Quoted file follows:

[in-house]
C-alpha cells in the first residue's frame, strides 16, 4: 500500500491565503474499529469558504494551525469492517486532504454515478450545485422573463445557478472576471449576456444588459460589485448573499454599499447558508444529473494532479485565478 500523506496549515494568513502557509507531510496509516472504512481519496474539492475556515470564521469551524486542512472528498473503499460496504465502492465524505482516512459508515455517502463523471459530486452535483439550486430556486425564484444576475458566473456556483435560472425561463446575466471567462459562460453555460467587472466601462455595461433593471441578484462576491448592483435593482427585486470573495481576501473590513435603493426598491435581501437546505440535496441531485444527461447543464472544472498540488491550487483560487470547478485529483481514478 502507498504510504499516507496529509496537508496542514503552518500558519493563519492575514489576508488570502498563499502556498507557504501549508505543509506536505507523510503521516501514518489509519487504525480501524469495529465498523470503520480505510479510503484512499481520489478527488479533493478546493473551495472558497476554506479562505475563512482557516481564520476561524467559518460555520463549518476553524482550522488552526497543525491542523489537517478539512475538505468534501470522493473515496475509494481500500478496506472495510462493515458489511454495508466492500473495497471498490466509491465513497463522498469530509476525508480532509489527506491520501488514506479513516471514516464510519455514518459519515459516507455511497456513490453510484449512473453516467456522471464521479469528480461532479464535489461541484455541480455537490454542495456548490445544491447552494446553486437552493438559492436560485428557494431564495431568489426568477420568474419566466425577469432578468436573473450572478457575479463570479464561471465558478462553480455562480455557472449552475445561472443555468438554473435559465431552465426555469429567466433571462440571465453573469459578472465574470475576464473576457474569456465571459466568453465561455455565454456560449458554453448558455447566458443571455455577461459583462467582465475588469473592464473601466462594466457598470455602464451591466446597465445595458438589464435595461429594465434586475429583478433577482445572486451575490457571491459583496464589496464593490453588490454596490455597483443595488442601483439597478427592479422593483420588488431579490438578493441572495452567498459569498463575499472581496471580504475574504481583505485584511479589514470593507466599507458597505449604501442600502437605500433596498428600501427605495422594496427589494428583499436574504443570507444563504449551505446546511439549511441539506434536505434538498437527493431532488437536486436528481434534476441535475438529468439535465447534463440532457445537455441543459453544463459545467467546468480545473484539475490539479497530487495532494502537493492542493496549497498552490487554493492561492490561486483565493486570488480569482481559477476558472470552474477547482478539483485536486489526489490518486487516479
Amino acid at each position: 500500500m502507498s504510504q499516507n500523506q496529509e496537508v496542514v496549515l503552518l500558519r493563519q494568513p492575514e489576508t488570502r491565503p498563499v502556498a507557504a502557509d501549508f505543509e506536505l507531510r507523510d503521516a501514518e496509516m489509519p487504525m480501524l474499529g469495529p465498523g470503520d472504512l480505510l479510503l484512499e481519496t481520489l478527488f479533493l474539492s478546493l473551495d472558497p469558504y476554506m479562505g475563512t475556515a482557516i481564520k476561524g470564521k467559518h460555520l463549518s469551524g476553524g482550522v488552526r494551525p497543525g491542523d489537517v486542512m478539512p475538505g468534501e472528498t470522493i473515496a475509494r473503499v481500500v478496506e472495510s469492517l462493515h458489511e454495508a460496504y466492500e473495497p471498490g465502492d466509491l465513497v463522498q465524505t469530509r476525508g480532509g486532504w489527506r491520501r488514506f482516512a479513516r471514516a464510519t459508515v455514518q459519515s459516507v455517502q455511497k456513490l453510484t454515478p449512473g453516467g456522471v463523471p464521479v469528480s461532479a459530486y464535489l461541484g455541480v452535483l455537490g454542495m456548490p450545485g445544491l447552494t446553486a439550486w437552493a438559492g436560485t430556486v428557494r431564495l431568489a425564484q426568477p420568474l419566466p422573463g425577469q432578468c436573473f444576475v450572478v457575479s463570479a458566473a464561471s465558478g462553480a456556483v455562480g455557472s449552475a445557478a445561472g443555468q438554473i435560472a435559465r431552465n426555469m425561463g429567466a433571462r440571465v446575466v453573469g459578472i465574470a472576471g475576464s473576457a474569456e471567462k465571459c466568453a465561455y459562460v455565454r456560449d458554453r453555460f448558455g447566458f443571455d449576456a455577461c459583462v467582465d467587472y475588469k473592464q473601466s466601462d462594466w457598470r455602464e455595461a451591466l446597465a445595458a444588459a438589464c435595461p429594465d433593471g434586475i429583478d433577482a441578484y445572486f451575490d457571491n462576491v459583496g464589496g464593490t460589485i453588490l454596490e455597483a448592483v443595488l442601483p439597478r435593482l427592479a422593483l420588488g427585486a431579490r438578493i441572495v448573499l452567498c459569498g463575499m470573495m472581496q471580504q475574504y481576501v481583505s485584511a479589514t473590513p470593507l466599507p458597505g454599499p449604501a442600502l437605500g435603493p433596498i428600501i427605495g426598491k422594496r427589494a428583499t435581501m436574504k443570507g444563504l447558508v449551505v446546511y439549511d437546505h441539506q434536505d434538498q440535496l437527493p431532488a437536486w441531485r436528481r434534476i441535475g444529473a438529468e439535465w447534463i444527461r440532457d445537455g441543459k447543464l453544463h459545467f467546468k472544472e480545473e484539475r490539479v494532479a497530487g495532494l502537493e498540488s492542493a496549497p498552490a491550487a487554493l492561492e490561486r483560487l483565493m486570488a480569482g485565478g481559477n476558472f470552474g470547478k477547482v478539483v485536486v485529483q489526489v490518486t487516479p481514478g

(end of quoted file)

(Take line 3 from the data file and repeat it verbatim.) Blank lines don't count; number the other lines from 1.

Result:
Amino acid at each position: 500500500m502507498s504510504q499516507n500523506q496529509e496537508v496542514v496549515l503552518l500558519r493563519q494568513p492575514e489576508t488570502r491565503p498563499v502556498a507557504a502557509d501549508f505543509e506536505l507531510r507523510d503521516a501514518e496509516m489509519p487504525m480501524l474499529g469495529p465498523g470503520d472504512l480505510l479510503l484512499e481519496t481520489l478527488f479533493l474539492s478546493l473551495d472558497p469558504y476554506m479562505g475563512t475556515a482557516i481564520k476561524g470564521k467559518h460555520l463549518s469551524g476553524g482550522v488552526r494551525p497543525g491542523d489537517v486542512m478539512p475538505g468534501e472528498t470522493i473515496a475509494r473503499v481500500v478496506e472495510s469492517l462493515h458489511e454495508a460496504y466492500e473495497p471498490g465502492d466509491l465513497v463522498q465524505t469530509r476525508g480532509g486532504w489527506r491520501r488514506f482516512a479513516r471514516a464510519t459508515v455514518q459519515s459516507v455517502q455511497k456513490l453510484t454515478p449512473g453516467g456522471v463523471p464521479v469528480s461532479a459530486y464535489l461541484g455541480v452535483l455537490g454542495m456548490p450545485g445544491l447552494t446553486a439550486w437552493a438559492g436560485t430556486v428557494r431564495l431568489a425564484q426568477p420568474l419566466p422573463g425577469q432578468c436573473f444576475v450572478v457575479s463570479a458566473a464561471s465558478g462553480a456556483v455562480g455557472s449552475a445557478a445561472g443555468q438554473i435560472a435559465r431552465n426555469m425561463g429567466a433571462r440571465v446575466v453573469g459578472i465574470a472576471g475576464s473576457a474569456e471567462k465571459c466568453a465561455y459562460v455565454r456560449d458554453r453555460f448558455g447566458f443571455d449576456a455577461c459583462v467582465d467587472y475588469k473592464q473601466s466601462d462594466w457598470r455602464e455595461a451591466l446597465a445595458a444588459a438589464c435595461p429594465d433593471g434586475i429583478d433577482a441578484y445572486f451575490d457571491n462576491v459583496g464589496g464593490t460589485i453588490l454596490e455597483a448592483v443595488l442601483p439597478r435593482l427592479a422593483l420588488g427585486a431579490r438578493i441572495v448573499l452567498c459569498g463575499m470573495m472581496q471580504q475574504y481576501v481583505s485584511a479589514t473590513p470593507l466599507p458597505g454599499p449604501a442600502l437605500g435603493p433596498i428600501i427605495g426598491k422594496r427589494a428583499t435581501m436574504k443570507g444563504l447558508v449551505v446546511y439549511d437546505h441539506q434536505d434538498q440535496l437527493p431532488a437536486w441531485r436528481r434534476i441535475g444529473a438529468e439535465w447534463i444527461r440532457d445537455g441543459k447543464l453544463h459545467f467546468k472544472e480545473e484539475r490539479v494532479a497530487g495532494l502537493e498540488s492542493a496549497p498552490a491550487a487554493l492561492e490561486r483560487l483565493m486570488a480569482g485565478g481559477n476558472f470552474g470547478k477547482v478539483v485536486v485529483q489526489v490518486t487516479p481514478g